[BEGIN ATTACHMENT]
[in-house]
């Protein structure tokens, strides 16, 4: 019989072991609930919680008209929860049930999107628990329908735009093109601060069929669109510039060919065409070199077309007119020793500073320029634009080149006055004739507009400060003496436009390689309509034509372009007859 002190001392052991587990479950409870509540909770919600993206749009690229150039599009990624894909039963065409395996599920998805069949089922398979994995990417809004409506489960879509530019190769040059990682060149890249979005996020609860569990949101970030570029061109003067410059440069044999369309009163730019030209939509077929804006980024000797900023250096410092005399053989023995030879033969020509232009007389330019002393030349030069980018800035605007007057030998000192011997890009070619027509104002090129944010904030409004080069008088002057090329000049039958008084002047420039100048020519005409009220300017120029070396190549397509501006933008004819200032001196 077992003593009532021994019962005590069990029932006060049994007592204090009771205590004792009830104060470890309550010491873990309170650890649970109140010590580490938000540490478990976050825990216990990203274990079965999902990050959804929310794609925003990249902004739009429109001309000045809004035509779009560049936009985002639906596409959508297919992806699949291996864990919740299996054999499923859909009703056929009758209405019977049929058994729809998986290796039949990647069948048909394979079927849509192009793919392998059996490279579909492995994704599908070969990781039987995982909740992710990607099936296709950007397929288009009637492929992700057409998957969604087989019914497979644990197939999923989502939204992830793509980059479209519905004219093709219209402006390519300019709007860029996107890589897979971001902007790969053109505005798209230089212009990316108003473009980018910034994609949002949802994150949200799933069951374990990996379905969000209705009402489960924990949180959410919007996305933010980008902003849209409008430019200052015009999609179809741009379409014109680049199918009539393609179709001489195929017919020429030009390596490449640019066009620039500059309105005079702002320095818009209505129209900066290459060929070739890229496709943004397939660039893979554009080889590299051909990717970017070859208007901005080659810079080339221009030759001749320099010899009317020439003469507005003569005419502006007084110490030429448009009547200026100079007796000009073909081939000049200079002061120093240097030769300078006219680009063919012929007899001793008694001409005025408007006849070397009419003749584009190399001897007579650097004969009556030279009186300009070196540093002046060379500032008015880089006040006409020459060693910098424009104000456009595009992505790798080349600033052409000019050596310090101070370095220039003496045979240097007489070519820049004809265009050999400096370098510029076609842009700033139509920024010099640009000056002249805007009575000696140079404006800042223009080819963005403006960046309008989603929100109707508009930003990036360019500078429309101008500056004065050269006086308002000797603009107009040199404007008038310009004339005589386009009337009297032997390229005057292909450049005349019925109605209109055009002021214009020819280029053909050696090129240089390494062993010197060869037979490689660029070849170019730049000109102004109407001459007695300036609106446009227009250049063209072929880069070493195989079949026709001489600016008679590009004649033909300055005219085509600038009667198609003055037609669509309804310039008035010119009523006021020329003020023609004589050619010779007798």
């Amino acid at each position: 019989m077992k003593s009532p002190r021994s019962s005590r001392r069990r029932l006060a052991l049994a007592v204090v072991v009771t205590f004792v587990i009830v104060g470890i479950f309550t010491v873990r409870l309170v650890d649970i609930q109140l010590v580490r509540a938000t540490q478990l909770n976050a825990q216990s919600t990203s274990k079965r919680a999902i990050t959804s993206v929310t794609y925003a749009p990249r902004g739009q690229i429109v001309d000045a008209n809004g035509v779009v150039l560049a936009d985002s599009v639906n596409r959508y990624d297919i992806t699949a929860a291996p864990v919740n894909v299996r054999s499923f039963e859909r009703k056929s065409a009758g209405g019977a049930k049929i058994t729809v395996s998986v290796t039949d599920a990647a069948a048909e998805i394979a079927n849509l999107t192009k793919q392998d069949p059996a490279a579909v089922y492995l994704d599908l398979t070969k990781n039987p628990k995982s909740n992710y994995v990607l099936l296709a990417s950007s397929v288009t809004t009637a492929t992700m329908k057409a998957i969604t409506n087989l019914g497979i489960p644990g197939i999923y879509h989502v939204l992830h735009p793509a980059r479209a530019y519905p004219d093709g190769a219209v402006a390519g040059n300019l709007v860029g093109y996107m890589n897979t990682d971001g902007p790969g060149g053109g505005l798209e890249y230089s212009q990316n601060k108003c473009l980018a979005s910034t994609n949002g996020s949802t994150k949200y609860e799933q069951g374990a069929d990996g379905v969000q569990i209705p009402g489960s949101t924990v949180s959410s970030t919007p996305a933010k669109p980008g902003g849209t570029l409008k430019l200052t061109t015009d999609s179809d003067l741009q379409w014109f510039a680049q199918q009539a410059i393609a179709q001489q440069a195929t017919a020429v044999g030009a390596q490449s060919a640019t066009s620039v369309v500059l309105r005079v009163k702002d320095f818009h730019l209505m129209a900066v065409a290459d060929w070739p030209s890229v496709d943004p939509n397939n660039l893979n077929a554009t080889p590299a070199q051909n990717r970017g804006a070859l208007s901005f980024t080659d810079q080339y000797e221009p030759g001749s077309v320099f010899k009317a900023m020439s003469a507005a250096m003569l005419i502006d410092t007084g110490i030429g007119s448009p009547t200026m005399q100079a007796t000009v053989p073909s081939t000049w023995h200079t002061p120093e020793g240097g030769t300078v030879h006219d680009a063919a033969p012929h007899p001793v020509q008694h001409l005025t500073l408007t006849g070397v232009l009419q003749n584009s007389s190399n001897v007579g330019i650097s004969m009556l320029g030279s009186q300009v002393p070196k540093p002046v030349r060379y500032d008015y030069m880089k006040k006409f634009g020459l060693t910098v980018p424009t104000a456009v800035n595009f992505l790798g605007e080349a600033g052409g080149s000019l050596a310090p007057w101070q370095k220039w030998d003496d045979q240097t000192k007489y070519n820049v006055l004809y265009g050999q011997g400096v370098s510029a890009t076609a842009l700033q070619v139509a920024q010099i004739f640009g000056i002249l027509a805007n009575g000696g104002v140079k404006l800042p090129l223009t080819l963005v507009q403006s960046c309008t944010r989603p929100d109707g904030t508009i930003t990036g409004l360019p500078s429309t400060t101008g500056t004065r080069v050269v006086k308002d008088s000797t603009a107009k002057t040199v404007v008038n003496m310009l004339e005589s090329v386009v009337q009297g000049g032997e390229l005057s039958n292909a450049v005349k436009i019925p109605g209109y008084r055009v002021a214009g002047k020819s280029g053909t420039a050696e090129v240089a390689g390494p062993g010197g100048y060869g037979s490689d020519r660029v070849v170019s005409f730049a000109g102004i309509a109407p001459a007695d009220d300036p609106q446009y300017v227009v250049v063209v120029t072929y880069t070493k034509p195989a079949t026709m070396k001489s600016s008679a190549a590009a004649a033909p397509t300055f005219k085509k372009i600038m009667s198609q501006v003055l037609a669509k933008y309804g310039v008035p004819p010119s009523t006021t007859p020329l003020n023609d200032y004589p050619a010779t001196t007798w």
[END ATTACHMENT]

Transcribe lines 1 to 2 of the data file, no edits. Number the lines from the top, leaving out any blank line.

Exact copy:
[in-house]
């Protein structure tokens, strides 16, 4: 019989072991609930919680008209929860049930999107628990329908735009093109601060069929669109510039060919065409070199077309007119020793500073320029634009080149006055004739507009400060003496436009390689309509034509372009007859 002190001392052991587990479950409870509540909770919600993206749009690229150039599009990624894909039963065409395996599920998805069949089922398979994995990417809004409506489960879509530019190769040059990682060149890249979005996020609860569990949101970030570029061109003067410059440069044999369309009163730019030209939509077929804006980024000797900023250096410092005399053989023995030879033969020509232009007389330019002393030349030069980018800035605007007057030998000192011997890009070619027509104002090129944010904030409004080069008088002057090329000049039958008084002047420039100048020519005409009220300017120029070396190549397509501006933008004819200032001196 077992003593009532021994019962005590069990029932006060049994007592204090009771205590004792009830104060470890309550010491873990309170650890649970109140010590580490938000540490478990976050825990216990990203274990079965999902990050959804929310794609925003990249902004739009429109001309000045809004035509779009560049936009985002639906596409959508297919992806699949291996864990919740299996054999499923859909009703056929009758209405019977049929058994729809998986290796039949990647069948048909394979079927849509192009793919392998059996490279579909492995994704599908070969990781039987995982909740992710990607099936296709950007397929288009009637492929992700057409998957969604087989019914497979644990197939999923989502939204992830793509980059479209519905004219093709219209402006390519300019709007860029996107890589897979971001902007790969053109505005798209230089212009990316108003473009980018910034994609949002949802994150949200799933069951374990990996379905969000209705009402489960924990949180959410919007996305933010980008902003849209409008430019200052015009999609179809741009379409014109680049199918009539393609179709001489195929017919020429030009390596490449640019066009620039500059309105005079702002320095818009209505129209900066290459060929070739890229496709943004397939660039893979554009080889590299051909990717970017070859208007901005080659810079080339221009030759001749320099010899009317020439003469507005003569005419502006007084110490030429448009009547200026100079007796000009073909081939000049200079002061120093240097030769300078006219680009063919012929007899001793008694001409005025408007006849070397009419003749584009190399001897007579650097004969009556030279009186300009070196540093002046060379500032008015880089006040006409020459060693910098424009104000456009595009992505790798080349600033052409000019050596310090101070370095220039003496045979240097007489070519820049004809265009050999400096370098510029076609842009700033139509920024010099640009000056002249805007009575000696140079404006800042223009080819963005403006960046309008989603929100109707508009930003990036360019500078429309101008500056004065050269006086308002000797603009107009040199404007008038310009004339005589386009009337009297032997390229005057292909450049005349019925109605209109055009002021214009020819280029053909050696090129240089390494062993010197060869037979490689660029070849170019730049000109102004109407001459007695300036609106446009227009250049063209072929880069070493195989079949026709001489600016008679590009004649033909300055005219085509600038009667198609003055037609669509309804310039008035010119009523006021020329003020023609004589050619010779007798």